“She outgrows a new onesie every hour,” Pepper says with a slight chuckle. “At least the ones she doesn’t spit up on, of course. I’m beginning to think she’s doing it on purpose.”

“Maybe she doesn’t like the ones she spits up on,” Natasha defends, smiling down at Maria in her arms, moving the empty bottle out of the way to position the little girl against her shoulder to burp her. “Only the best for my best girl.”  

“Or maybe she’s just being obnoxiously picky like her godmother,” Pepper teases as Natasha sticks her tongue out at her.

“We’re meticulous,” Natasha declares, “there’s a difference. And that’s not a bad thing, you should know.”

“I do,” Pepper agrees. She lets Natasha have a moment with Maria, watching carefully as one of her very best friends becomes entranced by the mere presence of her daughter. She does not let the moment last very long though as her worry takes over. It’s not always that Natasha makes it to her home at this time of night. “Nat,” she begins, but Natasha doesn’t let her finish.

“I’m okay, Pep,” she assures, taking a deep breath. There’s plenty she wants to say, but she’s run out of will tonight to really say it, so she settles for, “saves me from doing something I should have done a long time ago, really.”

“But do I need to cause him unfathomable pain?” Pepper asks so seriously that Natasha would be worried if she didn’t know the woman so well. “Because I know a guy.”  

Natasha rolls her eyes at her friend’s ridiculousness but is grateful that she just knows what’s wrong without having to know the full story. “Not even worth your time.” She stands to put a now sleeping Maria in her crib before looking back at Pepper with an eyebrow raised. “But do you really know a guy?”

Pepper just winks, and Natasha decides that there are some things she’s better off not knowing.   


Despite the long night she had, Natasha decides to start her day early come morning. She’s in her office by seven, a double espresso from her favorite coffee shop down the block already halfway done as she powers through most of the final drafts her staff have submitted for review. By nine, and just as other people have started to fill the office, she’s approved and submitted all the final articles for print for the next issue. She’s in the middle of making quick edits on articles of her own when she hears a voice ask, “I’m not late, am I?” Natasha looks up to see two obnoxiously large flower arrangements obscuring her view of her, if tone of voice was anything to go by, obviously confused and shocked assistant, Darcy. 

“No,” Natasha says amusedly. “But you could try a little harder to mask your disbelief at the fact that I’m here on time.” She sees Darcy give her a one-armed shrug as the woman turns to set the arrangements down on the coffee table she has to the right of her spacious office. Using the pen in her hand, Natasha points to the tall vases. “But also, is there a reason you decided to decorate my office with things you know I don’t like?”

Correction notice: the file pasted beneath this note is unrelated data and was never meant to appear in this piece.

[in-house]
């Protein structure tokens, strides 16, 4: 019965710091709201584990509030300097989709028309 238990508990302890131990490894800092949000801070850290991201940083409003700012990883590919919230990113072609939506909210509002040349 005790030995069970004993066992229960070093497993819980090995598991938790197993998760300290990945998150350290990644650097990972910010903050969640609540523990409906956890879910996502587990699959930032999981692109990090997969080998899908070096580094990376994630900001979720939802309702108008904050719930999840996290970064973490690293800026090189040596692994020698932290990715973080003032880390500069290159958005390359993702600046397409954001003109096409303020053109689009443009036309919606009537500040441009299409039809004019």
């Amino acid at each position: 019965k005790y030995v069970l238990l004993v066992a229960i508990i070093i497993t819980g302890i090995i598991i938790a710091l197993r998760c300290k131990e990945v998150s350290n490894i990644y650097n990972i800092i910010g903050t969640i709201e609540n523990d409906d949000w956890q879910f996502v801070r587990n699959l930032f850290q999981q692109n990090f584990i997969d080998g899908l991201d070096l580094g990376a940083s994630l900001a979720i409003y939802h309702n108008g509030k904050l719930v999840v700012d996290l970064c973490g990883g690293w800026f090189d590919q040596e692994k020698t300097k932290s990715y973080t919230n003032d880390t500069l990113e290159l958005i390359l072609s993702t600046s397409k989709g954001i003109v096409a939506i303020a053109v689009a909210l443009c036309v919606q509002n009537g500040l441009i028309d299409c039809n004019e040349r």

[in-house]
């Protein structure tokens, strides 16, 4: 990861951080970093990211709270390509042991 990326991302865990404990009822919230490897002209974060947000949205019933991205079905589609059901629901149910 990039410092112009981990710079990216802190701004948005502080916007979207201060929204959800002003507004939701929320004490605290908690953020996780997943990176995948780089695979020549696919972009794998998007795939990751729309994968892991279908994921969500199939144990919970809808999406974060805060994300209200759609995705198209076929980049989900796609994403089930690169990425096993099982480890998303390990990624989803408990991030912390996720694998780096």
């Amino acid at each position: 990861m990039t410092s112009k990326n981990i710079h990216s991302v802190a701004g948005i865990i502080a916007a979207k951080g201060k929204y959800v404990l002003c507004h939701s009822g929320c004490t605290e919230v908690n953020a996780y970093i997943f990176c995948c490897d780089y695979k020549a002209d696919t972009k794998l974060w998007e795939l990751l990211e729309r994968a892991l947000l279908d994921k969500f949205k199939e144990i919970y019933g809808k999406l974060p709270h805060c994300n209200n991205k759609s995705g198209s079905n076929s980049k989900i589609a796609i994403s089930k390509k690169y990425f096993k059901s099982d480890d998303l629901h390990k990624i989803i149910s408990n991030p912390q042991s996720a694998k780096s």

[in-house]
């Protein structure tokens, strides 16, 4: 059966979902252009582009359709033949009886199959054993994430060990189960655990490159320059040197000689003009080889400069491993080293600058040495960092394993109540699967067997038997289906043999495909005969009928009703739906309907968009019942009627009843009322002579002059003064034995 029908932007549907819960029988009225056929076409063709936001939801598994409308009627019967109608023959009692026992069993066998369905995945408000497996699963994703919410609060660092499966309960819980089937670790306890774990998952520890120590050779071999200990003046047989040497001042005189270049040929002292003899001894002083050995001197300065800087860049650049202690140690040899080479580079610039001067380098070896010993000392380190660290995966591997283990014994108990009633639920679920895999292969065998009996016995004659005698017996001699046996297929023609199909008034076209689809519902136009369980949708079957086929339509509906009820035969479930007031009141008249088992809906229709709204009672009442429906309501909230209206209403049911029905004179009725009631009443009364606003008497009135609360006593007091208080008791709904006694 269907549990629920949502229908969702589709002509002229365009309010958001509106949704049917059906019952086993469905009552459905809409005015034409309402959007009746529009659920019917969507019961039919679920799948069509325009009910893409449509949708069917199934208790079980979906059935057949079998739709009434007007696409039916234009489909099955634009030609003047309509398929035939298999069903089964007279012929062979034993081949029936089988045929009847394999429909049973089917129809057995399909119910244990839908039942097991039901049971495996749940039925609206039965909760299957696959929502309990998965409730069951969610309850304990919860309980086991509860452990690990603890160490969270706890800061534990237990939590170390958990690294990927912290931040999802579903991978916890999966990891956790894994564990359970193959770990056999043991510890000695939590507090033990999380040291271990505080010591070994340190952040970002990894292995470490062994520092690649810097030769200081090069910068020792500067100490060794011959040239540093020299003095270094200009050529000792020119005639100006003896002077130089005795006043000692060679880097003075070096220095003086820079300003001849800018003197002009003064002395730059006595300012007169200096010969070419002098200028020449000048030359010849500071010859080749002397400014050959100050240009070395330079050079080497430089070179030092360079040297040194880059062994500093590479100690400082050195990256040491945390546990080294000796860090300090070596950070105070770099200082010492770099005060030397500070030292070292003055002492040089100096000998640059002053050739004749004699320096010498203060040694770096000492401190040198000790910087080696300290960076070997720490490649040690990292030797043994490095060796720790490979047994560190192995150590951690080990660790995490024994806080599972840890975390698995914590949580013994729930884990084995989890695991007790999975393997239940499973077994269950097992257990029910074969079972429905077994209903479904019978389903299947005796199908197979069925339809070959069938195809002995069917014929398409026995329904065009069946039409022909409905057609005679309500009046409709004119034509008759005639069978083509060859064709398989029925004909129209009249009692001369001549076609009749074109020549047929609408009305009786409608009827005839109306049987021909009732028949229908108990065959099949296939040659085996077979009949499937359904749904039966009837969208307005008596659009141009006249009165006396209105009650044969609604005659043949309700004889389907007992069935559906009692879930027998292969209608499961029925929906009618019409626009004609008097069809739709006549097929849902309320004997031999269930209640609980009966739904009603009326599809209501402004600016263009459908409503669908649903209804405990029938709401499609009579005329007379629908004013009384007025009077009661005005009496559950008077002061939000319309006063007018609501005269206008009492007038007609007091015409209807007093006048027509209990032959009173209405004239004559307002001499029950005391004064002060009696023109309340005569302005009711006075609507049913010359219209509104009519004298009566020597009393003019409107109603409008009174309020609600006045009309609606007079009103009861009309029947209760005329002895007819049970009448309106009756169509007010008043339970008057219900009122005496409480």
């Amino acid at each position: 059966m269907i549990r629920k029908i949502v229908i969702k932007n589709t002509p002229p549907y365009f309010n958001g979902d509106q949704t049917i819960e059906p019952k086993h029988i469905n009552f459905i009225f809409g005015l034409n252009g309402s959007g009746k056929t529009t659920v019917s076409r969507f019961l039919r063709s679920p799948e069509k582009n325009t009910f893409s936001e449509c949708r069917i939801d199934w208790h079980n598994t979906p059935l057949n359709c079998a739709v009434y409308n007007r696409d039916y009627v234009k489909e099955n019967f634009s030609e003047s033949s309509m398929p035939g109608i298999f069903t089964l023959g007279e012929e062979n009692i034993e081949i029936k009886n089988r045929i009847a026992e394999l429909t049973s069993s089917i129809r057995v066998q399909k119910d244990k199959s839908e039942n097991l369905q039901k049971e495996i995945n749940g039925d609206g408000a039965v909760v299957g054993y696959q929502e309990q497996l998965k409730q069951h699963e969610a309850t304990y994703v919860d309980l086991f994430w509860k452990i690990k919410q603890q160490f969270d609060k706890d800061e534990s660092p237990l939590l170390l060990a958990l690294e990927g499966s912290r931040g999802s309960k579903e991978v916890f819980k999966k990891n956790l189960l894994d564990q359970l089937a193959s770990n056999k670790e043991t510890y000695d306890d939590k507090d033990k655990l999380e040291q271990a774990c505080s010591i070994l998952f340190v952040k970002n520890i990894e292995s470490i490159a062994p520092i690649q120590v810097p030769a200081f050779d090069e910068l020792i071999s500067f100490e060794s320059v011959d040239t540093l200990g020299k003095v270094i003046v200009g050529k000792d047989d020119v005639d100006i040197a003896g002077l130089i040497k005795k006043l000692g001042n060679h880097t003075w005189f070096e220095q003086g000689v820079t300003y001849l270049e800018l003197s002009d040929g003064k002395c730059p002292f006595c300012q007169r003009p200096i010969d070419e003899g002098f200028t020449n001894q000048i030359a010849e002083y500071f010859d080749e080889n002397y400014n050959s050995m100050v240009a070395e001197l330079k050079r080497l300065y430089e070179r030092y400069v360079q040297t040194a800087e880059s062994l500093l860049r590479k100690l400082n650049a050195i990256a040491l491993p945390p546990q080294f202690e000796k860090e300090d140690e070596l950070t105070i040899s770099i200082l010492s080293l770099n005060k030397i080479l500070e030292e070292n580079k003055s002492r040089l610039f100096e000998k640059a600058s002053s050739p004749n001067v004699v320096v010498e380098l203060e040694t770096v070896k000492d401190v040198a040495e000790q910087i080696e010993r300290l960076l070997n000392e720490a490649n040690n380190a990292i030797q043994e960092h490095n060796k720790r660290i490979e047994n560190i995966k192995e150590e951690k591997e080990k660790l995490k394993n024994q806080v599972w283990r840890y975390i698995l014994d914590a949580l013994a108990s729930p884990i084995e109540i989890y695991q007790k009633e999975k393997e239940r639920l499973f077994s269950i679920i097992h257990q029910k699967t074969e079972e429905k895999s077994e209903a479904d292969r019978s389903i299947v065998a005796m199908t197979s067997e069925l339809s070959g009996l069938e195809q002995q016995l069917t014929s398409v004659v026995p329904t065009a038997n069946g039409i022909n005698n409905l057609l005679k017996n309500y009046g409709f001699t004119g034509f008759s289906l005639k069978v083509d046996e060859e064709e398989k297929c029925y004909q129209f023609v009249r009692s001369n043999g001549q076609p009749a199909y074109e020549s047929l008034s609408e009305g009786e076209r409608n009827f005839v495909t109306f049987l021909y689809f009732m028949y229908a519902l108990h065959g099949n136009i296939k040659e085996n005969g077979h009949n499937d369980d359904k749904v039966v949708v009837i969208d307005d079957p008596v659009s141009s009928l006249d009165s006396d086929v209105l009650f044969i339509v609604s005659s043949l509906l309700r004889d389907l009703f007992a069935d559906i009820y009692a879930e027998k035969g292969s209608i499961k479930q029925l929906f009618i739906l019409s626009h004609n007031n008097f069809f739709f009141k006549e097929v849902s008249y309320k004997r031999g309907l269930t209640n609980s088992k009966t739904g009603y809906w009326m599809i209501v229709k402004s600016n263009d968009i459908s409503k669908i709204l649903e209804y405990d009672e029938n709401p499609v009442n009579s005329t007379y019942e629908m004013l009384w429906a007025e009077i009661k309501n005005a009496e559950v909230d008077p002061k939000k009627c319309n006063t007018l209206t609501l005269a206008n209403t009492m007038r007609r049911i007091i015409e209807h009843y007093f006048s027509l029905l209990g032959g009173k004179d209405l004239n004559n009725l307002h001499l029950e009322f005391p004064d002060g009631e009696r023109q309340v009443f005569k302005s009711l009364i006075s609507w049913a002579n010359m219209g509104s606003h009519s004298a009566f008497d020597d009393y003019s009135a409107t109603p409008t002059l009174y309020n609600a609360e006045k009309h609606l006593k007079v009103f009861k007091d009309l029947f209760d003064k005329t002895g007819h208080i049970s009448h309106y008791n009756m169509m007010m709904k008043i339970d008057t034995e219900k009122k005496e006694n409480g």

Darcy shoots her a look of disbelief. “You think I don’t know that?”

“I know you know I hate flowers,” she clarifies, “which is why I’m asking why you thought to bring me the largest arrangements you could find.”

“It’s cute that you think I like you that much,” Darcy retorts in a tone that would probably offend anyone else, but she and Natasha have built a rapport over the years that her boss knows she’s just being Darcy. “And that I didn’t try to trash it the second I saw all of them at the reception.”

“All of them?” Natasha questions, standing from her seat behind the desk and coming to stand in front of her. “There’s more?”

“At least six more,” Darcy confirms, causing her boss to blanch. “The receptionists were getting testy because they were occupying their space, so I tried moving them by the trash area but then the custodians were giving me the evil eye so they’re all going to have to stay here until the end of the day.” She reaches into her bag to retrieve an envelope before handing it to Natasha. “This is the only thing that came with them. I’ll be back with the rest.”

Natasha thanks Darcy, grateful that she doesn’t pry further into who could possibly have sent them and opens the envelope as soon as the woman is out of sight. Inside, a plain white card reads:

Natasha,

I’m sorry, that’s not how I wanted you to find out about me and Karen.
I never meant to hurt you and I wish you’d give me a chance to explain.

Please call me back.

  Matt

“Did you ask your receptionist to write that for you?” she deadpans, throwing the card and the envelope in the trash.

Once Darcy was done moving all the arrangements to her office, to say that her office looked like a goddamned greenhouse was the understatement of the year. Her assistant’s estimate of six more arrangements was ten in actuality, and the seating area she has in her office was now lost under all the blooms that now threatened to fill her once pristine and minimalistic space. While she hates flowers, at this very moment, she's perhaps more piqued by the fact that after nearly two years of dating, Matt seemed to miss that detail she’s always been very vocal about. And, despite being surrounded by all the colorful petals and vibrant leaves, she feels the anger she was waiting to rear its ugly head last night start to boil deep within her.

“So, when you gave all the guys the speech about how flowers are such a copout, was that all a lie?” Natasha’s fingers pause over her keyboard as she halts her reply to an email to see Steve Rogers, arms crossed over his chest, leaning against her office door with a smile on his face.